Xc = 1/ (2xpixFxC)
    so for 2nf/comp
    Xc = 1/(2xpix50x2x10^-9)
    =1.6mohm
    V=IR
    I=V/R
    1.5x10^-4 amps
    or, .15mili amps.
    that means you can get 200/30ma rcd. But in real life there is RF noise of higher frequency induced in the wave. When all the caps try to arrest that, thats when its toppled, such as arking of heavy switch contacts etc.

    As for this power strip business - In my opinion, I think its a load of BS. Does the physical shape of the conductors matter? The only thing is, is that if you get a group of mates, they will typically connect them selves to the power strip first, then connect that to the power source, powering up 3 or 4 computers at once, this creates lots of inrush current (possibly tripping the main breaker), and if in mid cycle, the 1nf caps will also create a little earth leakage inrush, tripping the RCD. Convince me otherwise.. I have been to lans now, where the people there have no idea.. I end giving them advise on how to run things..



    IF your that pussyfied, get the RCD power points, and make a power stringer to service 20 people and use only 4 power points, but make them RCD. Then, get 2 powerboards per power point and point them out in opposide directions. What totally sucks is using those intergrated RCD/20 amp breakers, you dont know if its an overload or earth leakage..
     
    Last edited: Jun 1, 2003
  15. Symon

    Symon Castigat ridendo mores

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    Yes, you may get away with using double adaptors, I have been using them myself for years without any problems. However, if you are hosting events open to the general public (like most LAN's) then you run the gauntlet if something did happen. It's just not worth the risk.

    If you use a tradie extension lead and run 2 power boards off it via a double adaptor, you can possibly be running 20A off that one lead. Yes, you are right that I am going to say that the plugs and sockets are not rated at that kind of current, and regardless of how much heatsinking you think you have, I still refuse to recommend it. I have seen a brand new 10A outlet melt when it had 12A drawn through it, they aren't as robust as you might think - remember, they are made to a price, and most BARELY meet the ratings standards.
     
  16. Autumn

    Autumn Member

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    go for the 10 pc's option. i've had lans at my place before and unless you want to turn of all the essentials like the fridge etc. then stick with 10 pc's.
     
  17. Yeti_Skinner

    Yeti_Skinner Member

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    If you get 60A for a simgle phase power system does that mean you get 180A for a three phase power system?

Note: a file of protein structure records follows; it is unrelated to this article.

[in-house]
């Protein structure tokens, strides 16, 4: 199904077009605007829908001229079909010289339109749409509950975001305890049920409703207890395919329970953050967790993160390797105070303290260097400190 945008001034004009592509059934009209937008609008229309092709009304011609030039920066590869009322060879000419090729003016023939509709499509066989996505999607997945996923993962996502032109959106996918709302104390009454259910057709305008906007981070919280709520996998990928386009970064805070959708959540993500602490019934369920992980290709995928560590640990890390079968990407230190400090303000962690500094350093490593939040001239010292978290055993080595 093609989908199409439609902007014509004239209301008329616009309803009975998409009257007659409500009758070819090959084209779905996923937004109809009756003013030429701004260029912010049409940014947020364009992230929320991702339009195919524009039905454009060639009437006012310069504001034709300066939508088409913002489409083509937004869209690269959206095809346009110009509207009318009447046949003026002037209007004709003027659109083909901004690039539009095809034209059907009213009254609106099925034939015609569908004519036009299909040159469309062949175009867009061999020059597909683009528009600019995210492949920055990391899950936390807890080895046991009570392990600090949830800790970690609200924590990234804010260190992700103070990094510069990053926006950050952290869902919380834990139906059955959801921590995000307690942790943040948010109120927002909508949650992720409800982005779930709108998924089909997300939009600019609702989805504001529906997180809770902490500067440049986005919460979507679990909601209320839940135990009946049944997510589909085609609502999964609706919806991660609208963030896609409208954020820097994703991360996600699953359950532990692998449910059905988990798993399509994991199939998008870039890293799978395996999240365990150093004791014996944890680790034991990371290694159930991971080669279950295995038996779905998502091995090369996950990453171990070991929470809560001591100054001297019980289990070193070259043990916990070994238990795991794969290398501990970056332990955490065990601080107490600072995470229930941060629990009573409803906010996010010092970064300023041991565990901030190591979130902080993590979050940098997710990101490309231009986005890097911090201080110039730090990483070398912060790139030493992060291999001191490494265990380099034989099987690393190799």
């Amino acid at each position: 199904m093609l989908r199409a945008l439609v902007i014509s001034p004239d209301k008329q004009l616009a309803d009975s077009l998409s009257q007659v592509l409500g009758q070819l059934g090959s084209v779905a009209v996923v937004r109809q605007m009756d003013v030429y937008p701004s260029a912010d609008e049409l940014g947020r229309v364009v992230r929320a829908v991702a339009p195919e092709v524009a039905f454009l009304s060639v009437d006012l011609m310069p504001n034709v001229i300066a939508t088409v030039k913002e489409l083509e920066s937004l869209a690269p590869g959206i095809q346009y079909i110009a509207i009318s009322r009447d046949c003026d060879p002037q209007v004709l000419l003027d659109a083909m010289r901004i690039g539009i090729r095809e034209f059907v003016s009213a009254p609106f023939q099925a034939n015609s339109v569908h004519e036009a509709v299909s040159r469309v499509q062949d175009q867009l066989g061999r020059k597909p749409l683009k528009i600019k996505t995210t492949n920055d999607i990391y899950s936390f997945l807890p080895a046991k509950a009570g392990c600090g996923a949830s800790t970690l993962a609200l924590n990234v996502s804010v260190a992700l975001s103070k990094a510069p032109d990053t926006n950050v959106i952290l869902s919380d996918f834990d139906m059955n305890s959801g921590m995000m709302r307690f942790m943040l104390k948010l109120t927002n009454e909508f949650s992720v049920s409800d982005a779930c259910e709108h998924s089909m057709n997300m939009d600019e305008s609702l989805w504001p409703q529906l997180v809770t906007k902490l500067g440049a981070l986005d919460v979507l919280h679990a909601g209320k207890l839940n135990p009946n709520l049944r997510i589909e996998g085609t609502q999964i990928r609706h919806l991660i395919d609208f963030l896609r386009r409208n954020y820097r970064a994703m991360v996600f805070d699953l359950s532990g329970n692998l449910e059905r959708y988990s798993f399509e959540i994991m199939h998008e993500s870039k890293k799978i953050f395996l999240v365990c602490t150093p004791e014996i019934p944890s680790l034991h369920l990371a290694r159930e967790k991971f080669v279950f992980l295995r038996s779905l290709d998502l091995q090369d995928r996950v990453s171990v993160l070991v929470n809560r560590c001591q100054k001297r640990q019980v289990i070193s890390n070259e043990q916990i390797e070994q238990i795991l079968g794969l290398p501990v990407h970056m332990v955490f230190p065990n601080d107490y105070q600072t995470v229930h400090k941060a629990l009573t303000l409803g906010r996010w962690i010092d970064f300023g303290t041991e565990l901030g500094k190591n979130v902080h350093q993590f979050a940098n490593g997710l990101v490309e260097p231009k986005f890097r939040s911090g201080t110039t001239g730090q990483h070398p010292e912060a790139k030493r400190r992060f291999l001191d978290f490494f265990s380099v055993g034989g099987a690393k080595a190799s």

Just wondering as we have 3 phase here and was wondering how much I would be able to run.
     
  18. D F

    D F Member

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    60 amps / phase, short answer yes, long answer probably not if you were using GPO circuits. Unless your house has 9 power circuits, (3 per phase, 20 amp each), I think you'll find that there is some level of inaccessible capacity on some phases, which is used by hot water heaters, fixed airconditioners, etc. But if you were dodgy and tapped every circuit, one way or another, then yes you could do it, but Check your neutral current if your running computers. I think you'll find that the non-sinusoidal current waveform of a computer doesn't cancel in the neutral wire completely, so watch it. There is no protection to stop you from overloading your neutral wire; However if your in a suburban area and use a water pipe as earth, some of the current will that path - get this, with the AC on, and some computers, lights, my house was pulling 14 amps from the grid. 2amps was returning via earth, even then we don't even have a solid connection to the pipe, its sort of only wrapped around and twisted.. So, there is lots of things to consider.
     
  19. Gnuthad

    Gnuthad Member

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    Unless you have had your cabling checked to ensure it can handle higher than 15A per circuit, do NOT attempt to exceed this rating. The average house uses 1.5mm cabling which results in a maximum circuit draw of only 15A (at best, lower in hot weather). In oder to achieve your desired 20A per circuit, you'll need to be running 2.5mm cable, usually reserved for water heaters, 15A circuits etc.

    Edit: Added the missing 1 to make 15A instead of 5A

    Just because some fool has placed a 20A breaker at the switchboard does not mean you can safely draw 20A through that circuit. Don't take the risk of starting a fire in your roof, get the cable checked by an experienced electrician before attempting to draw over 15A from the circuit.

    In my case, I am lucky in that all my cabling is done to 2.5mm standards, I can safely run 20A breakers at my switchboard without a problem. Of course, having the 60A service fuse sort of slows me down a little on hooking up an uberleet LAN, but oh well.
     
    Last edited: Jun 2, 2003
  20. Aaron_85

    Aaron_85 Member

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    1 - i dont know about other electricians in other areas but i know were i work and all the elctricians i know use 1.5 for lights and 3.5 fro power (which is 15 for 1.5 BUT i think its more like 25 for 2.5, but ill ask) we put 32A circit breakers on power circuts. (i think)

    2 - if the place catches on fire, and an enquiry is done and it is found that the fire was caused by an inccorect sized curcit breaker, the electricians gets his ass kicked bad, there shitloads of rules and regulations regarding the selection of circut breakers

    3 and the fact that by law you can only run a maximum of 63 amps per phase (189 sorta if your over 3 phasess) anything over that your fucked short of your own substation